In his post “Reality Distortion“, Evan Yares asks an important question: “Given all the marketing hype and reality distortion out there, how does a person in the CAD industry gain a bigger perspective?”. He says, “No matter how it’s structured, a vendor-hosted conference can never provide real perspective.”
Vendor-hosted conferences are becoming all-expense paid vacations for members of the press and some members of the press have been frank enough to admit it. Vendors and the press seem to have a “you-scratch-my-back-and-I’ll-scratch-yours” kind of a relationship, since both need each other to further their business goals. Vendors go out of their way to please journalists, and one would expect that any sensible journalist will return the favour. After all, the press need the vendors (not their readers) to advertise on their magazines, web sites, newsletters, etc. Journalists have to walk a fine line every time they write something. They tend to let all hell break loose when praising a vendor but choose their words carefully when they criticize. If they push too hard they risk having to pay for the next vendor-hosted conference, or even worse, being not invited or blacklisted altogether. And then there is also the fear of significant loss in ad revenue for their publication.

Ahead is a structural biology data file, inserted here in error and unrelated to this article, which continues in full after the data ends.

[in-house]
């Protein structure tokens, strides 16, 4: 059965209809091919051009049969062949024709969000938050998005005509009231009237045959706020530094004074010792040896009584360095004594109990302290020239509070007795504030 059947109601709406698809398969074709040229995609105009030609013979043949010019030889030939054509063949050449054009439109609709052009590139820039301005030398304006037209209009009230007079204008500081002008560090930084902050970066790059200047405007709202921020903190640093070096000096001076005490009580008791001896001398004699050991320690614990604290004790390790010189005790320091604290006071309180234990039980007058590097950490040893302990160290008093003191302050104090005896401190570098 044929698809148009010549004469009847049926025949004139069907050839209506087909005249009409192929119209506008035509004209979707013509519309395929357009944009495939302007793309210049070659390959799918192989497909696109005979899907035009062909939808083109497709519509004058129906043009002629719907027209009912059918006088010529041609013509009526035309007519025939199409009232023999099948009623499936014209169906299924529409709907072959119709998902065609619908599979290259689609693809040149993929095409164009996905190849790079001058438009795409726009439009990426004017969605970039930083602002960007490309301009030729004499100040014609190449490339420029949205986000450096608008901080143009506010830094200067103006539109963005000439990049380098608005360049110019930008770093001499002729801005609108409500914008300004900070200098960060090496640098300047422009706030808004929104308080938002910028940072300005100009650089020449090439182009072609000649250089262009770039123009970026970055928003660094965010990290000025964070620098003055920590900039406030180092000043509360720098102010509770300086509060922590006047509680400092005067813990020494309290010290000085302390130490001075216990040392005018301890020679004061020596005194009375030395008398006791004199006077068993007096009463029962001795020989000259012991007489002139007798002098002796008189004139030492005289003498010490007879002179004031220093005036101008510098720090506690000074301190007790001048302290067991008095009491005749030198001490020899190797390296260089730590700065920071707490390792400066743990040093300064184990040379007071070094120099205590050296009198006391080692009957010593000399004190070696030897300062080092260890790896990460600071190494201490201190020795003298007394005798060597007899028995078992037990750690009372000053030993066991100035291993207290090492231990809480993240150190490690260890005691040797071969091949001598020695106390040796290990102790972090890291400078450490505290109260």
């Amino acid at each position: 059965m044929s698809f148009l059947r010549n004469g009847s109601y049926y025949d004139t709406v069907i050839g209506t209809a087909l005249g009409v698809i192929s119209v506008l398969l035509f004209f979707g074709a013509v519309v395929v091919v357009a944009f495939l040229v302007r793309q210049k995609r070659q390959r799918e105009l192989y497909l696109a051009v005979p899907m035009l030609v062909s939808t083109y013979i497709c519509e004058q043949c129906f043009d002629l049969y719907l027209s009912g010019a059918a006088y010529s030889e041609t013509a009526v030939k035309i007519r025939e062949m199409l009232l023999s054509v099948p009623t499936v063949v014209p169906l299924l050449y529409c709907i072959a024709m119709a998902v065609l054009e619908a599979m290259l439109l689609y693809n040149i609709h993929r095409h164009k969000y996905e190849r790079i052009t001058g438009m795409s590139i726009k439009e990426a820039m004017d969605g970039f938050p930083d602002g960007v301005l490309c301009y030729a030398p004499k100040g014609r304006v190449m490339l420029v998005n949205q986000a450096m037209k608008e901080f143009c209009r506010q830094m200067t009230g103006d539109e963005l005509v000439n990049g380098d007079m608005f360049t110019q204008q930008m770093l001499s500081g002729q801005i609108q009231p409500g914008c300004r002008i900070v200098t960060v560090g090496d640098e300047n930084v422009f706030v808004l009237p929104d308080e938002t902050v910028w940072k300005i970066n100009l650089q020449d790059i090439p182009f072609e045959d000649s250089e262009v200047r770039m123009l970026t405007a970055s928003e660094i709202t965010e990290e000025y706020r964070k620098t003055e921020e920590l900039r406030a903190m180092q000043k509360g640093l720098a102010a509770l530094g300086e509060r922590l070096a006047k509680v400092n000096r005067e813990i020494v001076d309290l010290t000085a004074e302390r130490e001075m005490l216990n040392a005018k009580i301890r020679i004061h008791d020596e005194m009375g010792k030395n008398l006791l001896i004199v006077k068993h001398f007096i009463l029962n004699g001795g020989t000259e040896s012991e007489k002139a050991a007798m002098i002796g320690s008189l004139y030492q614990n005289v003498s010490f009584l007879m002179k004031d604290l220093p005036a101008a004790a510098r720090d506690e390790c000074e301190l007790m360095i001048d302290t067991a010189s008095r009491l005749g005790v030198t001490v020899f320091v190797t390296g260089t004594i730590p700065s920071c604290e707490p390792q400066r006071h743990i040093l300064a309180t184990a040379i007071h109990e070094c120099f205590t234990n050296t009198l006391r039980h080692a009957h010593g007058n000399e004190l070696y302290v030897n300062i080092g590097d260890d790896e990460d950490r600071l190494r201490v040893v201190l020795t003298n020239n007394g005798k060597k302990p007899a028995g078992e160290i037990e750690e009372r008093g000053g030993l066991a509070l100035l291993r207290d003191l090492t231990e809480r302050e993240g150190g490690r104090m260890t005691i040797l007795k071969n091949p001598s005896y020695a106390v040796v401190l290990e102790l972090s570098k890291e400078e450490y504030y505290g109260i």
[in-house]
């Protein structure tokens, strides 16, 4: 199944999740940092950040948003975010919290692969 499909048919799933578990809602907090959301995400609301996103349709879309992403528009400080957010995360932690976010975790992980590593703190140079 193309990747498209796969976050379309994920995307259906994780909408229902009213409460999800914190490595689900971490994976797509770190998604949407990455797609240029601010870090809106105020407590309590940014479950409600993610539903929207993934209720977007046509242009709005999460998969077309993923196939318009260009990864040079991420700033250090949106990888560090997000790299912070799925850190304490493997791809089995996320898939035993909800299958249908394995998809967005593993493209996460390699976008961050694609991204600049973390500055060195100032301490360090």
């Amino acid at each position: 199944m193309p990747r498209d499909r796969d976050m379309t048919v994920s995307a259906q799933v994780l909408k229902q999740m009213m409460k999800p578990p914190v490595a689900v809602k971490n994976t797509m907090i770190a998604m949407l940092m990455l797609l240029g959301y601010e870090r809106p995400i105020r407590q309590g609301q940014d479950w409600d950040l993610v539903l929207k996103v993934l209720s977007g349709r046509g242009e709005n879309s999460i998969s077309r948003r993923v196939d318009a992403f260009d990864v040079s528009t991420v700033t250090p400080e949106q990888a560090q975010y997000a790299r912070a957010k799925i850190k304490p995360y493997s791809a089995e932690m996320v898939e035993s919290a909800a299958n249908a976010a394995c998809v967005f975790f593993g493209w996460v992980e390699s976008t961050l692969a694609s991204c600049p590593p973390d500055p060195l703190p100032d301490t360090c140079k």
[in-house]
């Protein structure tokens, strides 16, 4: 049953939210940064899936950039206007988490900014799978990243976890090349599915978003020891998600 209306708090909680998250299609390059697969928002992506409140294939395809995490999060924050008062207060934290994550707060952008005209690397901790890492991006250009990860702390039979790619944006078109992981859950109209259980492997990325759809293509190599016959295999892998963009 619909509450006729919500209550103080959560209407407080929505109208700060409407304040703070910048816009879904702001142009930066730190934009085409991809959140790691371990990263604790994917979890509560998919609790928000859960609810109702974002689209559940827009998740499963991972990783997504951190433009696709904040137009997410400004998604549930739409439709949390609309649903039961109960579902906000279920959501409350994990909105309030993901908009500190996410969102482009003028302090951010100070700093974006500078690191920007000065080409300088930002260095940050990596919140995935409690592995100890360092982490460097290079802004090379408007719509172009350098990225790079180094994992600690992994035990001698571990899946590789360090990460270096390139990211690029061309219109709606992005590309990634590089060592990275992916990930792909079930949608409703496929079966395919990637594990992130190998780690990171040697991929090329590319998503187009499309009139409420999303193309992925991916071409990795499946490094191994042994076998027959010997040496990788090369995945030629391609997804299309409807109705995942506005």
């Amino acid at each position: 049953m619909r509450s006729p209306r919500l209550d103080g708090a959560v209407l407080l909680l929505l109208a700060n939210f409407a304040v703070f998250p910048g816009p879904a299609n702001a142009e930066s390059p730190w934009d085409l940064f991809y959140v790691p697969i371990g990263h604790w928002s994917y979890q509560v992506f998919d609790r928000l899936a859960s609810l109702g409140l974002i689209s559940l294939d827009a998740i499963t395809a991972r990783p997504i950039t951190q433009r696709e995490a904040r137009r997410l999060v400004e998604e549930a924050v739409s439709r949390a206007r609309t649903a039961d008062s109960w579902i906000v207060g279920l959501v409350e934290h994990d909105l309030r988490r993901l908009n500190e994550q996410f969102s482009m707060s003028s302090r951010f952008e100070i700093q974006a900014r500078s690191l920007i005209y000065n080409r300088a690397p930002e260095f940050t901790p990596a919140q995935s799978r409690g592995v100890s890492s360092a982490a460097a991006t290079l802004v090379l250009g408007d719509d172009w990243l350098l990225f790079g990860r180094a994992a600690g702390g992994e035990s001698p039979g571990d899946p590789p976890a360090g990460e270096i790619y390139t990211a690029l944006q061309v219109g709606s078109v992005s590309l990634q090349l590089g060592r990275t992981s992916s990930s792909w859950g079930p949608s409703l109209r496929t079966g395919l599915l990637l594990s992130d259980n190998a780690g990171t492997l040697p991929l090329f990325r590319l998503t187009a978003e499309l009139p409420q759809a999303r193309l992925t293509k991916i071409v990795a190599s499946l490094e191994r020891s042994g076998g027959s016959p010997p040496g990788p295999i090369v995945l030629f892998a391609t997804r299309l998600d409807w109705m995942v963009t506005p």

Given this scenerio, I believe that real perspective can be found on unmoderated blogs. I say “unmoderated” because a blog where reader comments have to be approved by the blogger is actually a one way conversation, similar to a magazine article, product review or newsletter.
Another thing which helps a good discussion is the ability to post comments anonymously. This is particularly helpful when discussing controversial topics. I noticed that out of the 112 comments on my blog, 28 are anonymous. That’s 25%. Hell, I must be talking some real controversial stuff.
I have come across only a handful of journalists who give the devil his due, and I find their writings worth reading. I understand that being a journalist is not as easy as it may seem and I appreciate what they do. I am thankful that I am a blogger and not a journalist. I know I would have made a lousy journalist.